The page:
The Devil That Never Dies, by Daniel Jonah Goldhagen, Little, Brown, 485 pages, $30
Reviewed by NEAL GENDLER
In his massive The Devil That Never Dies: The Rise and Threat of Global Antisemitism, Daniel Goldhagen provides both an historical survey of anti-Semitism and a frightening exposition of how it has become a global phenomenon and “an integral and accepted feature of our time.”
Simply put, “anti-Semitism is prejudice against or hatred of Jews,” says Goldhagen, author of Hitler’s Willing Executioners: Ordinary Germans and the Holocaust. He tells how anti-Semitism, until recently publicly taboo in the postwar West, has spread across the planet at the same time it has been renounced formally by its historic source, the Catholic Church.
Anti-Semitism, the world’s most enduring prejudice, “is truly global in the sense that it is available to everyone and anyone anywhere, and can easily be appropriated… for virtually any purpose,” left or right. “The one global prejudice” lives in nations with few or no Jews, among people who know nothing true about Jews, people who never met a Jew.
“Arab and Islamic anti-Semitism is the juggernaut” in today’s scourge, spread by high-volume repetition and the endless global multipliers of the Internet and social media, appropriating and combining with traditional European and white supremacist slanders.
As a Goldhagen-style adjectival string might say: The depth, breadth, intensity, relentlessness, volume and eliminationist nature of Arab and Muslim anti-Semitism makes the prospect of peace for Israel appear very unlikely.
Secretary of State John Kerry should read this book; his quest, like that of those before, appears almost hopelessly naïve.
In his forceful style, Goldhagen says that Islam’s foundational documents — the Quran and Hadith — powerfully demonize and dehumanize Jews, calling them apes and pigs; he supplies quotations.
“Anyone who claims that the antipathy of the region, or of the world at large, is only for Israel because of its policies, and not towards Jews in general because of [what he calls] their ‘Jewness,’ or who claims that such people’s intent is anything but eliminationist towards Israel the country and towards Jews… is being duped or seeking to dupe others.”
Devil is the latest book grappling with Jew-hatred, and judging by Goldhagen’s deep, detailed analysis, it aims to be definitive. Starting with Jew-hatred’s 2,000-year-deep roots — when Christians considered Jews agents of the devil — he outlines the hatred’s phases, including its public suppression from 1945 to the collapse of the Soviet empire.
Various surveys show Goldhagen that several hundred million people have negative views of Jews — depths varying greatly but many going all the way to eliminationist, a logical destination for those who believe that Jews are fundamentally evil.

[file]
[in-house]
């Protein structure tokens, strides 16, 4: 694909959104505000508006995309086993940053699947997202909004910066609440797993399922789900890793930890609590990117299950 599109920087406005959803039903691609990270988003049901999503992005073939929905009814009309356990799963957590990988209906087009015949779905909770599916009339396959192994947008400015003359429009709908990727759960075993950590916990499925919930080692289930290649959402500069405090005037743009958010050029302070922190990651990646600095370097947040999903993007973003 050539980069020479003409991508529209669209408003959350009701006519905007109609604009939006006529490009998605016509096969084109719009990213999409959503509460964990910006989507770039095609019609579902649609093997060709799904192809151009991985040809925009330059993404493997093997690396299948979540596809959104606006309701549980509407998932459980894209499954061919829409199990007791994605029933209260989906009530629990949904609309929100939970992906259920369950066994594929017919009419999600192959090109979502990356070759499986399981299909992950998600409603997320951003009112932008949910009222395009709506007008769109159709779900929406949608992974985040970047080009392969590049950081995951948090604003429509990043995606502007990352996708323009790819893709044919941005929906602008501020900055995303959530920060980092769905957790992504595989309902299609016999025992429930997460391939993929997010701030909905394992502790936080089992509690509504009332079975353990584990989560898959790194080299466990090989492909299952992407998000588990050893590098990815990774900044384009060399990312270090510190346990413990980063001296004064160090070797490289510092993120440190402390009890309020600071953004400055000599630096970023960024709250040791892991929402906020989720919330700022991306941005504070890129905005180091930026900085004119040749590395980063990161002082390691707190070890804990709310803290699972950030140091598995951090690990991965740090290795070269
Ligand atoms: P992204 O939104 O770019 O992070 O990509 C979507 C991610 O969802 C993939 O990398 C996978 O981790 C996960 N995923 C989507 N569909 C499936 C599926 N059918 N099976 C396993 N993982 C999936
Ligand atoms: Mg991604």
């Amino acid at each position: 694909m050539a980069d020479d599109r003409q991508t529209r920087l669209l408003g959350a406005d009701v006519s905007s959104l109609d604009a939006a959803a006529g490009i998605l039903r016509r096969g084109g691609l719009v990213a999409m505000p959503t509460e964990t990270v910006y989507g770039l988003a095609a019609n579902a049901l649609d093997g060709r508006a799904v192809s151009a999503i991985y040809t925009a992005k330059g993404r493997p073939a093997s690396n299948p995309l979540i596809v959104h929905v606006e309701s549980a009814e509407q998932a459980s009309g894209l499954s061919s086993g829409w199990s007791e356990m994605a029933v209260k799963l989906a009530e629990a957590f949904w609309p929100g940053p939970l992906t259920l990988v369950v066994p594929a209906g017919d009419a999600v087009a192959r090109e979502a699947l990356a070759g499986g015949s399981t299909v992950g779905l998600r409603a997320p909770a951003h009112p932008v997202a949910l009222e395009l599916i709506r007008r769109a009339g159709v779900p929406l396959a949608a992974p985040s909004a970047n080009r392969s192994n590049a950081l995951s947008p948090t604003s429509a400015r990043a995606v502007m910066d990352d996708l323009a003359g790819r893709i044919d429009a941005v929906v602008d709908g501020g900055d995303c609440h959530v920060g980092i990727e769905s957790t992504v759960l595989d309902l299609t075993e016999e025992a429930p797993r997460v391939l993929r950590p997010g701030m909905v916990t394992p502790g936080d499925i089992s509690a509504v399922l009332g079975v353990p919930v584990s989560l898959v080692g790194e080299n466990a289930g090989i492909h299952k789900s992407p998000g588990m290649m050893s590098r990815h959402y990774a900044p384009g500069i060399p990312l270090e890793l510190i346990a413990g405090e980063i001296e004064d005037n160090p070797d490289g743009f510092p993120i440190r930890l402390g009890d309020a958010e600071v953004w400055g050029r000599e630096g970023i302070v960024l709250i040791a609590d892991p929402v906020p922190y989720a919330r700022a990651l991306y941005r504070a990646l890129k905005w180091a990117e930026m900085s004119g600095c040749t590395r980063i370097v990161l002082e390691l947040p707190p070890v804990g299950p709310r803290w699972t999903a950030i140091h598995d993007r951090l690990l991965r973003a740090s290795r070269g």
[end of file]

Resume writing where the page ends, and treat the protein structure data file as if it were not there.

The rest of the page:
Doubtless, some will dismiss Goldhagen as unduly alarmist, but his data and observations are alarming. (Doubts? See www.jewwatch.com. The notorious Protocols forgery is a smartphone app.) He shows grotesquely vile cartoons available worldwide.
American Jews who think he’s exaggerating may not realize that anti-Semitism here is less than half of Europe’s (and the arrival of Al-Jazeera TV is worrisome). He calls anti-Semitism a political ideology, and “like all political ideologies, [it] has become a program for righting the world.”
Concurrently, anti-Semites have raised Israel to become “one of our times’ central problems,” and “the drumbeat of anti-Semitic defamation of Israel and its people circles the globe and is incessant.”
Goldhagen has a lot to say and, both virtue and fault, says it in enormous detail. An exhaustive — and exhausting — education about the depth, pervasiveness, uniqueness, and increase of Jew-hatred and how it shapes discourse and attitudes toward Israel, its length betrays need for stronger self-discipline and firmer editing. Some sentences, grammatically correct, are so long they’re like German; I had to reread their beginnings to remember the subject. The first that caused me to count ran 102 words. Others were near or beyond 100 — one of them 135 — and a summary with semicolons near the end hit 254.
But Devil is bursting with information and insight. Maybe the best quote is about how Israel, as an acceptable camouflage for anti-Semitism, has transformed the once malevolent Jew: “reconstituted yet again, this time with the dominant image of a machine-gun wielding killer. Shylock… has morphed into Rambo.”
Neal Gendler is a Minneapolis writer and editor.
(American Jewish World, 8.30.13)